Creating advocates for history through the stories of greater Los Angeles.
Nearly two centuries after it was written, an 1826 letter from William Workman to his brother David has been donated to the Homestead by descendants of David. The amazing correspondence happens to be the earliest surviving missive from an American or European from New Mexico, is a rare sample of William’s handwriting, and has interesting content about life on the northern Mexican frontier.
The letter, written less than a year after he settled in New Mexico from Missouri, where David lived, begins with an apology for not writing sooner. This was because, William wrote, “I have had such a spell of sickness . . . [and] I should have died,” if not for the assistance of friend. Continuing, William observed that, “for they [sic] was no Doctor hear [sic], and not much medison [sic], and it is one of the meenest [sic] Country to be sick in the world, for their [are] no nurishments [sic] to be got.”
Once William recovered, he had an idea of how he could generate income in his new home. For example, he reported to David that he planned to buy corn and wheat to either sell in the spring or “turn it into whiskey.” That led to the main object of his correspondence. William requested that his brother buy materials so that he could establish a still for whiskey production. However, he continued, “be shoor [sic] to never name it to any person for they are countraband [sic].” In fact, distilling spirits by Americans or Europeans in Mexican territory was illegal, though that prohibition was later abolished, and William wished, obviously, to avoid the prying eyes of legal authorities in his new adopted home.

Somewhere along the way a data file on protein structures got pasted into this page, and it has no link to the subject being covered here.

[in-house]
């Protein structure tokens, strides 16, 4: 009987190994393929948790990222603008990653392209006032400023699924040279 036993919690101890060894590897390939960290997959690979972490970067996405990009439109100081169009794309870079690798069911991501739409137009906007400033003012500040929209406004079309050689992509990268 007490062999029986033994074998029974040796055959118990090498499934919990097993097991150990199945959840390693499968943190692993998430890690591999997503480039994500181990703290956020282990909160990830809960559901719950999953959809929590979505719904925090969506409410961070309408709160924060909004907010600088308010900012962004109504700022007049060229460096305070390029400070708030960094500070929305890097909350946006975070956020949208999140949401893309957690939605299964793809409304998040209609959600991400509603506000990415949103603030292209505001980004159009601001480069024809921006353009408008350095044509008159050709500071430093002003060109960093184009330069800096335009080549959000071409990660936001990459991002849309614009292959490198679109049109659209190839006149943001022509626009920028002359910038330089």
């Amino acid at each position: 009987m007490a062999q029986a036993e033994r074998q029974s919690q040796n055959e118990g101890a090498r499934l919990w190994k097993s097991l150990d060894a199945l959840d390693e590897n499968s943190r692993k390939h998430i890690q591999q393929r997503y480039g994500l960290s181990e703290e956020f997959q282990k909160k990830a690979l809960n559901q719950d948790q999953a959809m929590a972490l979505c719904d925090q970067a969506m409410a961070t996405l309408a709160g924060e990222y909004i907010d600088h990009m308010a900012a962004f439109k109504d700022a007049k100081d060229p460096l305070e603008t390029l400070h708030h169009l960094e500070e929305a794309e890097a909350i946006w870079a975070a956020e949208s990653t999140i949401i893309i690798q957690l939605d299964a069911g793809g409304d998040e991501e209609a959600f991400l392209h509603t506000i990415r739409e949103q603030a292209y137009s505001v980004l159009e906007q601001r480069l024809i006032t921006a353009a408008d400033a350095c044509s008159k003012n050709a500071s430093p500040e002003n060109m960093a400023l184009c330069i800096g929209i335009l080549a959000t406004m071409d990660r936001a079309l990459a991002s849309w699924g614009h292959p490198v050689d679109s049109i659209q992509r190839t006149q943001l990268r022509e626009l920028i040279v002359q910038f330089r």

After providing a list of the materials he wanted, William did make reference to other items he had asked for in a previous letter, which has evidently not survived the ravages of time, including fabric, tobacco, a coat, and a pair of shoes. The letter ended with a further request for sugar, coffee, paper to line trunks, Moroccan leather, and saddlers’ tools [this was the Workman brothers occupation from their days in their home country of England].
There was, however, a postscript on the reverse, in which William reported that “Mr. Patton and myself tried our work in Sta. Fee [sic] and could sell nothing,” this apparently referring to trunks. He went on that “I can barter them of [sic] to a good advantage, but there is very little money in [the] Country.”
As a glimpse into the life of a young immigrant to northern Mexico just a few years after that country’s independence and his efforts to get established in a remote frontier community, this letter is a fascinating document. Its donation to the Homestead provides us one more link in the long chain of interpreting William Workman’s life that started in rural northern England and ended in rural Los Angeles County.
Thanks to Assistant Director Paul R. Spitzzeri for this contribution.